Because we pointed out earlier today that the Denver Broncos can’t send receiver Brandon Marshall home with pay, we already had the CBA open to the page containing the rules regarding suspensions for conduct detrimental to the team.
Here’s the key text, from the labor contract: “Conduct detrimental to Club — maximum fine of an amount equal to one week’s salary and/or suspension without pay for a period not to exceed four (4) weeks.”
So what does this mean when a suspension is applied on August 28, two weeks before the start of the regular season?
In the end, it could be an issue for an arbitrator to resolve. (Or, possibly, the “Special Master,” who apparently wasn’t content with being called only a “Master.”)
As we interpret the language (and I’m neither an arbitrator nor a Master, special or otherwise), the Broncos had the option of fining Marshall up to four weeks’ salary or suspend him for up to four weeks, or both.
At a minimum, the Broncos have chosen to suspend Marshall for an undetermined period of time. If they opt for the maximum, Marshall could be suspended until September 25, which would cause him to miss two regular-season games and most of the preparation for Week Three.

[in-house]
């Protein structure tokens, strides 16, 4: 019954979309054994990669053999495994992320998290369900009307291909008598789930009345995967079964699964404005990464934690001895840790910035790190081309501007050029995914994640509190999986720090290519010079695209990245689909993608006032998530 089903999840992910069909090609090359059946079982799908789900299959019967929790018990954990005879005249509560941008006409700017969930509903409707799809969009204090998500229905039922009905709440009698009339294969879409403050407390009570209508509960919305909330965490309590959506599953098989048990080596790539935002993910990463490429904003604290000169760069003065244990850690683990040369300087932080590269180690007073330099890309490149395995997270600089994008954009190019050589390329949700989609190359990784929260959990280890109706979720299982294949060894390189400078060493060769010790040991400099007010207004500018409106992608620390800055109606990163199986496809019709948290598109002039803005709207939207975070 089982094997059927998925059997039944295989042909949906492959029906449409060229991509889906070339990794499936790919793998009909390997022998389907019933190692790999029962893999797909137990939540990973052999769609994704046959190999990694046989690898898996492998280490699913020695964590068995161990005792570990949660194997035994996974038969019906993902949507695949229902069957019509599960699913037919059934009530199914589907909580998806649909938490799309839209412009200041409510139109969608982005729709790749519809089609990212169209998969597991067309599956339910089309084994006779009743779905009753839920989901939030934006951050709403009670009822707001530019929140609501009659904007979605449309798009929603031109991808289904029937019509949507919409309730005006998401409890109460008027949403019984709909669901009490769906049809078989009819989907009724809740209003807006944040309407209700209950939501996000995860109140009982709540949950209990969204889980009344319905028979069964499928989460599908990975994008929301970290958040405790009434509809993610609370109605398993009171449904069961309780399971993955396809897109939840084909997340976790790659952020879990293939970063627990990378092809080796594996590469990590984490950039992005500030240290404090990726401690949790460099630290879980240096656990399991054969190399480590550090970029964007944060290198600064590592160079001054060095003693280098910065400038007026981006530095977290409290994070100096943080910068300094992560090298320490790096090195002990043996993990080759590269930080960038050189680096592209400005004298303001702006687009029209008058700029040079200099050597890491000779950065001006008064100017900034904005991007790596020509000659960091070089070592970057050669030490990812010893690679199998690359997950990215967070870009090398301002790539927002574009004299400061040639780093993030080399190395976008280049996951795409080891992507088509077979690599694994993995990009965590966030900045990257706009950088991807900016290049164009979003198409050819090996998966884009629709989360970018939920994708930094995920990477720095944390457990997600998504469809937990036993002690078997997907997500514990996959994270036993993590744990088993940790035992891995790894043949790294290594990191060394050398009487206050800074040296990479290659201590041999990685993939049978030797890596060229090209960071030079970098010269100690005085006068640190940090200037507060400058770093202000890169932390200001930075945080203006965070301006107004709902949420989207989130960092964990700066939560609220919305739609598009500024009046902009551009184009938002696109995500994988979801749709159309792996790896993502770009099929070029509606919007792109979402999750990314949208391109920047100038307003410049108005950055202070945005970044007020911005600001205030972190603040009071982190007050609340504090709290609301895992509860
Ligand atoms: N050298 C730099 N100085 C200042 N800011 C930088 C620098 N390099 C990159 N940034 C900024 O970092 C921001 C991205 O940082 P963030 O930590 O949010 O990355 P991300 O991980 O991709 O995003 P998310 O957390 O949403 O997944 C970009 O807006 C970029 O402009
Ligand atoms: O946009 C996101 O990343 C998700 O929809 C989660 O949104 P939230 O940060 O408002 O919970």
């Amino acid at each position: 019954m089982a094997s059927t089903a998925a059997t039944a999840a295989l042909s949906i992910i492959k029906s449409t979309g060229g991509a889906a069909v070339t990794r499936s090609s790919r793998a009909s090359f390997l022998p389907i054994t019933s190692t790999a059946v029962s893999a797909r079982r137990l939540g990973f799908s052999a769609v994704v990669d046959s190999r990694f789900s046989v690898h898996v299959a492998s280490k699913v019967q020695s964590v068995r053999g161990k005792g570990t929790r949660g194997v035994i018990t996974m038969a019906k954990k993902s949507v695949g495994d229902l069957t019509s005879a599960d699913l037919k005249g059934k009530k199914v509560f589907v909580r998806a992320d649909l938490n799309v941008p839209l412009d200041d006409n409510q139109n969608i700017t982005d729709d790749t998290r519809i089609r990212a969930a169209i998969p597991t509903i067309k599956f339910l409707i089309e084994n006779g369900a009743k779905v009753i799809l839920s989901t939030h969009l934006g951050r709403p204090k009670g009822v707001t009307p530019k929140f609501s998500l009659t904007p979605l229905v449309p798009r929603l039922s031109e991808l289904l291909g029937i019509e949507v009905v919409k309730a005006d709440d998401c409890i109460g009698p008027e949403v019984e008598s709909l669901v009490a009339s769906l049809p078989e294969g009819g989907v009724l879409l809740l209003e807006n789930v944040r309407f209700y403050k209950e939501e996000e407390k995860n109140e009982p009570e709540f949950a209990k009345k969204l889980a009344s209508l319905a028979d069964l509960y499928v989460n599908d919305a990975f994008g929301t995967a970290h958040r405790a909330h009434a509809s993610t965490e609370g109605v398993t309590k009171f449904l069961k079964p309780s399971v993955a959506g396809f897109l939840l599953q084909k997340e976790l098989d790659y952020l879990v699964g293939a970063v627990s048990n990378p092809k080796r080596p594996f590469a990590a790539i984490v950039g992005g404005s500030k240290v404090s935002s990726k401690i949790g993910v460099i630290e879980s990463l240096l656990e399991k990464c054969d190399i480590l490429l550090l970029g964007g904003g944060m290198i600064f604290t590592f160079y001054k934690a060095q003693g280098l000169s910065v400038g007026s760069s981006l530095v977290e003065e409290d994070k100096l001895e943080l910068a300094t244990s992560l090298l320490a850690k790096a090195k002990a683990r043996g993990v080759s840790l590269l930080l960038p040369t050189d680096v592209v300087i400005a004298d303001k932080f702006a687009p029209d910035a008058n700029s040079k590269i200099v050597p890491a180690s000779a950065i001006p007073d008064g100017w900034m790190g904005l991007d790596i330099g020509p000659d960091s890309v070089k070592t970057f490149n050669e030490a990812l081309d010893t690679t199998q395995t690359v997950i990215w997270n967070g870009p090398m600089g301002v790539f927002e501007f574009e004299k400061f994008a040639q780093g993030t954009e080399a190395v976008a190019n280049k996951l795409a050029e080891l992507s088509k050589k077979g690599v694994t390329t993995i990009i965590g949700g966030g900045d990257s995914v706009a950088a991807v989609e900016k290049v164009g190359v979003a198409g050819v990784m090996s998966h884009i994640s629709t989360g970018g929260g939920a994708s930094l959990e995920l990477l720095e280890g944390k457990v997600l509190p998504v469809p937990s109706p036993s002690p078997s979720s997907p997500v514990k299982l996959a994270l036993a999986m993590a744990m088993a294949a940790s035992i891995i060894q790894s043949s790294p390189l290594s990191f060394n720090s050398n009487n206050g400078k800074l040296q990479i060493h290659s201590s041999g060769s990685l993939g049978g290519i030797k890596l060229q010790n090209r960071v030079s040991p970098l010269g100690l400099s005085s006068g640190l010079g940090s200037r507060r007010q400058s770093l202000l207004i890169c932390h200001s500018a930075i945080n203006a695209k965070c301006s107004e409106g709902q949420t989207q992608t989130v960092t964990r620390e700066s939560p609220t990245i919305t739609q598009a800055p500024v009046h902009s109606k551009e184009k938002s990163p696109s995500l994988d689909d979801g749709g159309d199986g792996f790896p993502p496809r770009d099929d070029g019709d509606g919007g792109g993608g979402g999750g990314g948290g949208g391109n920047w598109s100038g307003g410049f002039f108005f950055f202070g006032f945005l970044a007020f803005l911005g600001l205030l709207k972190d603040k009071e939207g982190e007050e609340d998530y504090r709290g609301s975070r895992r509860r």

At some point, they’ll need to designate a duration. Though the CBA isn’t clear on the deadline in this regard, the notion that a team could suspend a player and tell him “we’ll let you know when we want you back, but it’ll be at some point in the next four weeks” doesn’t seem fair, and that visceral sense of fair often comes into play when there’s room for interpretation in the rules that have been established.
The bigger question is whether and to what extent the Broncos will fine Marshall. In the preseason, when players aren’t receiving game checks, what is a week’s salary? Is it a regular-season game check, or is it a week’s worth of per diems?
At some point, the Broncos will make their position on these issues known. Then, Marshall and the NFLPA will have to decide whether to fight the issue. (An interesting subplot in this regard will be whether the union will hire Jeffrey Kessler to handle the case; if he isn’t, it would strengthen the perception that the new regime is phasing him out.)
In the end, we might have another T.O.-Eagles showdown.
And, in this case, there could be multiple rounds. The CBA allows the teams to impose multiple suspensions of up to four weeks. So, if Marshall doesn’t change his ways, he might be suspended again and again.
For now, though, it doesn’t look good for Marshall. As one league source pointed out after viewing the video of Marshall’s recent practice antics, “He’s not gonna have a leg to stand on” if he appeals the suspension.